Misleadfing information from Apoligists


#1

Tim Staples & Mr. Cotton today on Catholic answers as well as Jimmy Akin continue to make misleading statements about the Washing of the feet on Holy Thursday.

They all have made the statement that Pius XII introduced the foot washing ceremony is 1955.

Sorry, but the ceremony has been part of the Holy Thursday Services for hundreds of years.

In the 1940s I assisted at that ceremony every year that I was an Altar Boy.

In those days, the services consisted of the following in this order:

1) The Holy Thursday Mass
2) The procession taking the Chalice containing the consecrated Hosts to the Altar of repose
3) Stripping of the Altar
4) Washing of the feet.

The Washing of the feet was not mandatory but was performed in every church I had personal knowledge of, including those years when I was in the seminary prior to 1955.

Pius XII made it an integral part of the Mass in 1955. But he did not introduce it.

Where the idea comes from that he INTRODUCED the ceremony is beyond my comprehension.


#2

[quote="paulmaf, post:1, topic:322373"]

Pius XII made it an integral part of the Mass in 1955. But he did not introduce it.

[/quote]

One could say that Pius XII introduced the washing of the feet as a part of the Holy Thursday Mass in 1955. Prior to that it was not part of the mass.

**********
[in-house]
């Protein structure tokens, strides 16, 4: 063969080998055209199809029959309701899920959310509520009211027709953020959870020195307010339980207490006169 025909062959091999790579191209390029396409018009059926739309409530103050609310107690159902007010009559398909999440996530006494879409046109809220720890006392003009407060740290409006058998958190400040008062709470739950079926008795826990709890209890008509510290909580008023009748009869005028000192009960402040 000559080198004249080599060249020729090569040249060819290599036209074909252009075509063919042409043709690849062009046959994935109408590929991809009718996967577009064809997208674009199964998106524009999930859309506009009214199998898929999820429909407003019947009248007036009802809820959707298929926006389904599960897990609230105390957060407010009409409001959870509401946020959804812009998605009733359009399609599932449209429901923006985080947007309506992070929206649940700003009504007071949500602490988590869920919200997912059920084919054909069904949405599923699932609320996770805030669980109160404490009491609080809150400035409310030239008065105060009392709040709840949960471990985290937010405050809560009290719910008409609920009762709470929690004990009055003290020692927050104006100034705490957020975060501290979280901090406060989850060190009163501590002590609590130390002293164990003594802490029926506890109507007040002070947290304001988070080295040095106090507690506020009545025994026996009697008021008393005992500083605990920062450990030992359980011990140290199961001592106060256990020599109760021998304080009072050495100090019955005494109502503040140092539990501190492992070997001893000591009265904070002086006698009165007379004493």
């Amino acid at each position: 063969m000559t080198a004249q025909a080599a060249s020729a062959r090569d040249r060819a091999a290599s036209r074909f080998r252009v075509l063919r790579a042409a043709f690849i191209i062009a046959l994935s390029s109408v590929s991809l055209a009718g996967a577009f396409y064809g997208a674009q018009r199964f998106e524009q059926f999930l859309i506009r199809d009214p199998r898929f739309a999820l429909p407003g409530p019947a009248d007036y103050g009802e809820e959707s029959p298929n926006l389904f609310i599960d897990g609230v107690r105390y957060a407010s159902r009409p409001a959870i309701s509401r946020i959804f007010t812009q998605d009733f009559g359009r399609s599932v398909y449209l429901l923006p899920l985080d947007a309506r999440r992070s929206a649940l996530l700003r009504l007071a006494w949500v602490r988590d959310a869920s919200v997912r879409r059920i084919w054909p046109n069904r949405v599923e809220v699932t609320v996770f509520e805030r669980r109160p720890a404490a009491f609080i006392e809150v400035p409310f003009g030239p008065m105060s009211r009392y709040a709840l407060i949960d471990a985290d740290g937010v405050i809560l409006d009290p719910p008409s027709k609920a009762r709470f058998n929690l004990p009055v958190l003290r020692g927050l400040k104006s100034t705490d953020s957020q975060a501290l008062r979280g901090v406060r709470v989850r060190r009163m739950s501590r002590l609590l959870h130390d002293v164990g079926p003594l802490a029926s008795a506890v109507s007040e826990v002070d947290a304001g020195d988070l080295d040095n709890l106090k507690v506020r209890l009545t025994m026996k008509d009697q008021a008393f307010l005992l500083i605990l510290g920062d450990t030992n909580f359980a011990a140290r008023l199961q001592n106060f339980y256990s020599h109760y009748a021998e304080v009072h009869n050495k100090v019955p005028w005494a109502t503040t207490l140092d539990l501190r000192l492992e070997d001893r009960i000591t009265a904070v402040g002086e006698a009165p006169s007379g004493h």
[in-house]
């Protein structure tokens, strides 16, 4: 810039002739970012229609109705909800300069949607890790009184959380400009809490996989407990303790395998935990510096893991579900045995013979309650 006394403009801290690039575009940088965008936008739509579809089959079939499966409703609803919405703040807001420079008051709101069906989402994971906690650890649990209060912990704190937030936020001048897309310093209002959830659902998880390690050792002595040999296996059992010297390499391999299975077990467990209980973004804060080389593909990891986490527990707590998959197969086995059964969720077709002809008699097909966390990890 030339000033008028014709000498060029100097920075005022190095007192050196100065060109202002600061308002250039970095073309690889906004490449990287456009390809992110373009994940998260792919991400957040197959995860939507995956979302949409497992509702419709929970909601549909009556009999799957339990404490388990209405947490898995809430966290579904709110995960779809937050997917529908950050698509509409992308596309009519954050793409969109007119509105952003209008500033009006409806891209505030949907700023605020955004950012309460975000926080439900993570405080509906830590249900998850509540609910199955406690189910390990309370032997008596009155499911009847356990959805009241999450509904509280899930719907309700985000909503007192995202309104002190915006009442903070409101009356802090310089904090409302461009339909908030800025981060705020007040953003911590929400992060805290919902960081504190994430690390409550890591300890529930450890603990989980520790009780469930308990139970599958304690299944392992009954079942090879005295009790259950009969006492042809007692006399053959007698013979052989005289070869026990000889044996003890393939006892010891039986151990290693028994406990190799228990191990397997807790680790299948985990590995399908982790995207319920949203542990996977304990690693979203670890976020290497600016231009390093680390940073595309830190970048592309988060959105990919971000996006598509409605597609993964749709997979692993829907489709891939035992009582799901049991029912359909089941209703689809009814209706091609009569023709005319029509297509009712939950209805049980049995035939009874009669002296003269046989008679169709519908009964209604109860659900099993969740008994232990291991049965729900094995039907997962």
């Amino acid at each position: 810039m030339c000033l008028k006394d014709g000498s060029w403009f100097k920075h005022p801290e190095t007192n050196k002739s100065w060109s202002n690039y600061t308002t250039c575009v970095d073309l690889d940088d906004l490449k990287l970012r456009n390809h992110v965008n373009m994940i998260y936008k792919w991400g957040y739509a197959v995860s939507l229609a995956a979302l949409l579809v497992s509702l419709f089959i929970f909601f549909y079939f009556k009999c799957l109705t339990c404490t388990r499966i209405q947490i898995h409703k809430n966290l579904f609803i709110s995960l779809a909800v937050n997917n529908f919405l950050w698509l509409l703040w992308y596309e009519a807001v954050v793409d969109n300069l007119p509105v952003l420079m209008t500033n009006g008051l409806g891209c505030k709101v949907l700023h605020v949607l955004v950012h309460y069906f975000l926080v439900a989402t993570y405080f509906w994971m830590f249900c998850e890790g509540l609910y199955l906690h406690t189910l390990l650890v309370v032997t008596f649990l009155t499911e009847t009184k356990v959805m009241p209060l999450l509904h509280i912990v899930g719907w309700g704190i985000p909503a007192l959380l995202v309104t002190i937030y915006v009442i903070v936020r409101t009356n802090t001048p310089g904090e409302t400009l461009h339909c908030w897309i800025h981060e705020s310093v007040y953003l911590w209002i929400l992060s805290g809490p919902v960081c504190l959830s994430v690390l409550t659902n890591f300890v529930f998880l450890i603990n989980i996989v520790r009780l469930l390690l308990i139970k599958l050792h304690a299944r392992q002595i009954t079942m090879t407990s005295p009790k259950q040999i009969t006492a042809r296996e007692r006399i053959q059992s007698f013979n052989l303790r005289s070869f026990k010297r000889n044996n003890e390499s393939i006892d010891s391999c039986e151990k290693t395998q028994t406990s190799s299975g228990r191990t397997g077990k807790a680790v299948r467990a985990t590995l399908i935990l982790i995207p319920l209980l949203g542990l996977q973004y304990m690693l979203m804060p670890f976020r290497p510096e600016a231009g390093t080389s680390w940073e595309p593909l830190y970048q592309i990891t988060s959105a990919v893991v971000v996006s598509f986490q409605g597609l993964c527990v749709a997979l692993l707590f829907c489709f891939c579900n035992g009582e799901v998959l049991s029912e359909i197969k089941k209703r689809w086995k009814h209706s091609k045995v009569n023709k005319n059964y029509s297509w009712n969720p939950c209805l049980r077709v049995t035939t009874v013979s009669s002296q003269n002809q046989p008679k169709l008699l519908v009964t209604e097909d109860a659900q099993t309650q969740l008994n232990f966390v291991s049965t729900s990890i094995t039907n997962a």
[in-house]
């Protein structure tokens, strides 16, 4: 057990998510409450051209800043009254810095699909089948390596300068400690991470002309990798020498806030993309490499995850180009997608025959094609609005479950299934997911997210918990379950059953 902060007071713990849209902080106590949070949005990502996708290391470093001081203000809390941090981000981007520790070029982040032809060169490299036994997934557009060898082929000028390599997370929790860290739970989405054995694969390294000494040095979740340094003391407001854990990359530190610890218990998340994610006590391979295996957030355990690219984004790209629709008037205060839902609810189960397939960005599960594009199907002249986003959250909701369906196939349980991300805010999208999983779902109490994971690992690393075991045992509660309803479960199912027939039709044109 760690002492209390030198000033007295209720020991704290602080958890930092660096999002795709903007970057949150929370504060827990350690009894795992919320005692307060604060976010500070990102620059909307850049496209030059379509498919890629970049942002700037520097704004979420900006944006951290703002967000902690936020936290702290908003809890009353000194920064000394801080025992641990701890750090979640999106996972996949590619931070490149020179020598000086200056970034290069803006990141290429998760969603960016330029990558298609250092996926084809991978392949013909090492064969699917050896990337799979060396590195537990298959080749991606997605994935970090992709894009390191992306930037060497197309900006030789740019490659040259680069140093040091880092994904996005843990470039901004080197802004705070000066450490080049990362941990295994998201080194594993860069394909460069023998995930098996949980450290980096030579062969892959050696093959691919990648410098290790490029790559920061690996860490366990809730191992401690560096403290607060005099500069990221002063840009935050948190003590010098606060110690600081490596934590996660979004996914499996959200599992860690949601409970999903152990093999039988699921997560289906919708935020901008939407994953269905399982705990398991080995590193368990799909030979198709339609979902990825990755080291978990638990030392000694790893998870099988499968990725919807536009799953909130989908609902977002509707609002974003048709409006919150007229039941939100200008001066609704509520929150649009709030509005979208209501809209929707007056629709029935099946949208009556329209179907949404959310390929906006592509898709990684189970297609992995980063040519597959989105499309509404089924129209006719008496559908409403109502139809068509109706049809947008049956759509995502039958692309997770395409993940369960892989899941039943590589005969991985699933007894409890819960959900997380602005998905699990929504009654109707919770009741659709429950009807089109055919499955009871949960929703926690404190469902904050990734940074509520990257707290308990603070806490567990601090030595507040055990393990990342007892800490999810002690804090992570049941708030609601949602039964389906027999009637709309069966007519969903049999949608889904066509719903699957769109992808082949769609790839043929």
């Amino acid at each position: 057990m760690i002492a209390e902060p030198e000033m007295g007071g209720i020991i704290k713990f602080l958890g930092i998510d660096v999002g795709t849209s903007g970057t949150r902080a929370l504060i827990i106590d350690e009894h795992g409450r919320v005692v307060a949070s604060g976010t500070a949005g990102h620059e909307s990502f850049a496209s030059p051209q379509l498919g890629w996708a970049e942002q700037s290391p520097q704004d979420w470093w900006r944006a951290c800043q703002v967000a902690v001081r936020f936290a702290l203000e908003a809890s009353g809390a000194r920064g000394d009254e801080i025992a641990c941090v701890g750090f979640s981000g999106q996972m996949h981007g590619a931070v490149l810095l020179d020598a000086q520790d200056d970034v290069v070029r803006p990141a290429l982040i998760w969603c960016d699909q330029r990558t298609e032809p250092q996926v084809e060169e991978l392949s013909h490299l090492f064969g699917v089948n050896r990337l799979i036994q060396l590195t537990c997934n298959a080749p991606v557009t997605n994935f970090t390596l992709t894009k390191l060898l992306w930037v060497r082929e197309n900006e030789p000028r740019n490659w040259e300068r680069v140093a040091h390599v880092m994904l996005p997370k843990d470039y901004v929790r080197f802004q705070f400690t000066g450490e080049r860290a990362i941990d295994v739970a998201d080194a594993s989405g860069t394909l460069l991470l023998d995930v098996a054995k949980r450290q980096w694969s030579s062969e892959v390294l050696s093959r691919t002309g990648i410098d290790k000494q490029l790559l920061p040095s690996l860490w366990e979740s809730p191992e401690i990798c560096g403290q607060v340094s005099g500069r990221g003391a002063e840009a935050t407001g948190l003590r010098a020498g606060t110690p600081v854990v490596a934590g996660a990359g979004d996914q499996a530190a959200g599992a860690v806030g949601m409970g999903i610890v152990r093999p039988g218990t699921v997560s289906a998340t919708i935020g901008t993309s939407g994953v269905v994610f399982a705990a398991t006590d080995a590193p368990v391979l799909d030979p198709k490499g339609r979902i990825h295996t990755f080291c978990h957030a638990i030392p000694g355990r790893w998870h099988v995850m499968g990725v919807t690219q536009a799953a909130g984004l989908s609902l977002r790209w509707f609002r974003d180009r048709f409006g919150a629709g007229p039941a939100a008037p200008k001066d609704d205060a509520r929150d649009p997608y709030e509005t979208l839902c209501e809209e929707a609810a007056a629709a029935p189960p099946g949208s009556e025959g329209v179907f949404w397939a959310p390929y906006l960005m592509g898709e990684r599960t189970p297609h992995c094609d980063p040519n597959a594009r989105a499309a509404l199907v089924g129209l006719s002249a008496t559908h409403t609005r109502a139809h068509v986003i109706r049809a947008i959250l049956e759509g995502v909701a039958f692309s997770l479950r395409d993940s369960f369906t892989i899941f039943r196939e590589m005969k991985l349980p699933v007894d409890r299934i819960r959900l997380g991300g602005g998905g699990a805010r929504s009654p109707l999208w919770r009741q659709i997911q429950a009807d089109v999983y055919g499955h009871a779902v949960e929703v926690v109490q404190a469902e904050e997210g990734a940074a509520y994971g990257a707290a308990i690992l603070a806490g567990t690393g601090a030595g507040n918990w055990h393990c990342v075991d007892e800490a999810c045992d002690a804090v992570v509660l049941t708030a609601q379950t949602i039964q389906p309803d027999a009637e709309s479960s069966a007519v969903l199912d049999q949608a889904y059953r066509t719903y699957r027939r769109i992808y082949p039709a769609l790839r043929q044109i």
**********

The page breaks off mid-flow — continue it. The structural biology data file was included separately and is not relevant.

#3

this! :shrug:


#4

In the grand scheme of things, does it really matter? What is important is that it is performed and taught.


#5

[quote="ejp123, post:4, topic:322373"]
In the grand scheme of things, does it really matter?

[/quote]

Yes, it matters inasmuch as it was incorporated within the Liturgy of the Eucharist on Holy Thursday. You don't add things to the Holy Mass unless they are *really *important, and it's also good for us who don't know much beyond the "Novus Ordo Missae" to learn that this was not present within the Mass itself previously (if anything, we will appreciate it more).

I read elsewhere: "from 1570 to 1955, the Roman Missal printed, after the text of the Holy Thursday Mass, a rite of washing of feet unconnected with the Mass. The 1955 revision by Pope Pius XII inserted it into the Mass."

By the way, our fellow Apologists aren't like you and me, random users...they know their stuff :D